Federal regulations for reporting toxic chemicals in consumer products have not changed in decades, but Vermont is poised to join other states to label – and possibly ban – products containing chemicals considered harmful to public health.
Vermont has passed legislation to regulate the use of certain chemicals one at a time, including flame retardants, Bisphenol A (BPA), mercury and lead. But a new proposal would allow the Vermont Department of Health to expand this list every other year without legislative approval.
The bill, S.239, asks the department to create a list of potentially harmful chemicals and require manufacturers to label or remove toxic chemicals from their products – a proposal that has alarmed businesses across the country.
“Ultimately, we think industry should welcome some degree of regulation and transparency to provide the public better products and safer products,” Health Commissioner Harry Chen said in testimony last week before the Senate Economic Development Committee.
But some manufacturers say the list of toxic chemicals could be bad for business in Vermont. Some companies spend millions each year to report chemicals in their products in states with similar existing regulations, industry representatives told lawmakers drafting the bill.
Owen Caine, manager of state affairs for Consumer Specialty Products Association, which represents household products industry, opposes the bill.
“When states try to take on this kind of role, it creates a very complicated patchwork of different conditions about what chemicals can and cannot be used in different states throughout the country,” Caine said.
Vermont Businesses for Social Responsibility supports the bill.
“Regulating the use of toxic chemicals in consumer products will create a stronger, healthier and more sustainable economy,” the trade association said in a statement.
The bill cleared the Senate Health and Welfare Committee (where it was introduced by Sen. Ginny Lyons, D-Chittenden) and was then taken up by Senate Economic Development to address business concerns.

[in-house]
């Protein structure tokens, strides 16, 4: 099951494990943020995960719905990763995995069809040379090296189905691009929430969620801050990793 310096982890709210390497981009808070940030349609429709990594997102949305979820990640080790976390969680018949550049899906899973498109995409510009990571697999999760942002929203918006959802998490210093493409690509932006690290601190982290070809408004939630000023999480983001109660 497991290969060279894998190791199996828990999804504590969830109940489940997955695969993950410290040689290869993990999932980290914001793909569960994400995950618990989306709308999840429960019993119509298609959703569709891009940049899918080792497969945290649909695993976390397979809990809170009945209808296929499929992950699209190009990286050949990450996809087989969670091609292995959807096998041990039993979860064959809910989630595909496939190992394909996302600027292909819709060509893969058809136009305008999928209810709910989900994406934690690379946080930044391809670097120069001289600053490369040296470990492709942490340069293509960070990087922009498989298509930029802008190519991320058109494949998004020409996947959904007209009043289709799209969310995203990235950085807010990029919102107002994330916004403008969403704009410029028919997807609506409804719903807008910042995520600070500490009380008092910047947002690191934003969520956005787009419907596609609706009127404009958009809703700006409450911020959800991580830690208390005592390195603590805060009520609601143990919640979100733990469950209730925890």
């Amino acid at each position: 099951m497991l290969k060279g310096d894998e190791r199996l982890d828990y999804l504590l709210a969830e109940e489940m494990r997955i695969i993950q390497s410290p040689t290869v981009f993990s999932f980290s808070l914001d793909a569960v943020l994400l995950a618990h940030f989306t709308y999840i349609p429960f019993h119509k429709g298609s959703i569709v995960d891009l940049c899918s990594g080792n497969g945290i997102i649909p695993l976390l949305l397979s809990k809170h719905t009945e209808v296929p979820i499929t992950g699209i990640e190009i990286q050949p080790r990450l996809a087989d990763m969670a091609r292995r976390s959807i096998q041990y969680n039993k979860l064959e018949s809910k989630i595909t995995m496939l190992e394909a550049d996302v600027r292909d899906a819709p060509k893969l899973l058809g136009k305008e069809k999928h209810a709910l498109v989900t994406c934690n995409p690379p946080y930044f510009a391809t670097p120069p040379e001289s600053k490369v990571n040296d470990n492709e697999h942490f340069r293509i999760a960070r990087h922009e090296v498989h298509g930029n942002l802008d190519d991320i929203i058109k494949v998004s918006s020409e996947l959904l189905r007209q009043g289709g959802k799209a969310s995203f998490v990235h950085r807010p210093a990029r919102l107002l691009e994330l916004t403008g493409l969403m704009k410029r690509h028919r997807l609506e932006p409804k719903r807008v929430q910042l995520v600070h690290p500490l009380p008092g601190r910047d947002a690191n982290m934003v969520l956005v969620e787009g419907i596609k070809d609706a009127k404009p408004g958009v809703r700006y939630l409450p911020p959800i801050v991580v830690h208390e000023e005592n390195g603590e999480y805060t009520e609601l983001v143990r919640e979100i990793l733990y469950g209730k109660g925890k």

“I’m trying to bring the tension level down and let everybody know we’re not on a witch hunt,” committee Chair Sen. Kevin Mullin, R-Rutland, said last week. “We’re just trying to protect people from bad chemicals.”
The committee later revised the bill to exempt electronic products and any chemicals found in ammunition for air rifles, such as lead. The bill was voted out of committee Friday and the full Senate will vote on the bill as soon as Wednesday.
Environmental groups support the bill. It would protect consumers against the harmful effects of toxic chemicals, according to Lauren Hierl, political director for the Vermont Conservation Voters.
Asthma, obesity, infertility and cancers are some of the health effects of chemicals found in products sold in Vermont, she said. “They are just exacerbating these bad health trends,” she said. Hierl said she does not expect Vermont to ban chemicals that do not have a replacement.
Elliot Burg, an assistant attorney general, said the bill does not raise any constitutional red flags.
“I would say that I don’t see any constitutional problems with this bill,” Burg said.
He said the bill, which includes protections for industry trade secrets, does not discriminate against any one business. Vermont has already banned chemicals scientifically proven to be harmful to health, he said.
Congress has been working on legislation to reform the Toxic Substances Control Act. The law was passed in 1976 and gives the Environmental Protection Agency the authority to review chemicals. Many believe the current law in inadequate and outdated.
Burg said the Vermont Attorney General’s Office is still hoping for federal reform, but he said “if states decide to go further, that’s not a bad thing."
The U.S. Senate’s version of the reform legislation includes a provision that would prevent states from regulating toxic chemicals. Vermont Attorney General Bill Sorrell is among nine attorneys general opposing that language in the congressional legislation, according to a July 2013 letter.
Under Vermont’s proposed system, the health department and an advisory committee would compile a list of chemicals considered harmful to health, require manufacturers to disclose to the state these chemicals found in their products and mandate that the chemicals be either labeled or not sold in the state.
“I’m certainly comfortable it will put us on a path that in the absence of federal action can make some progress,” Chen told the committee.
He said the department has the resources to begin compiling a list of chemicals it considers harmful.
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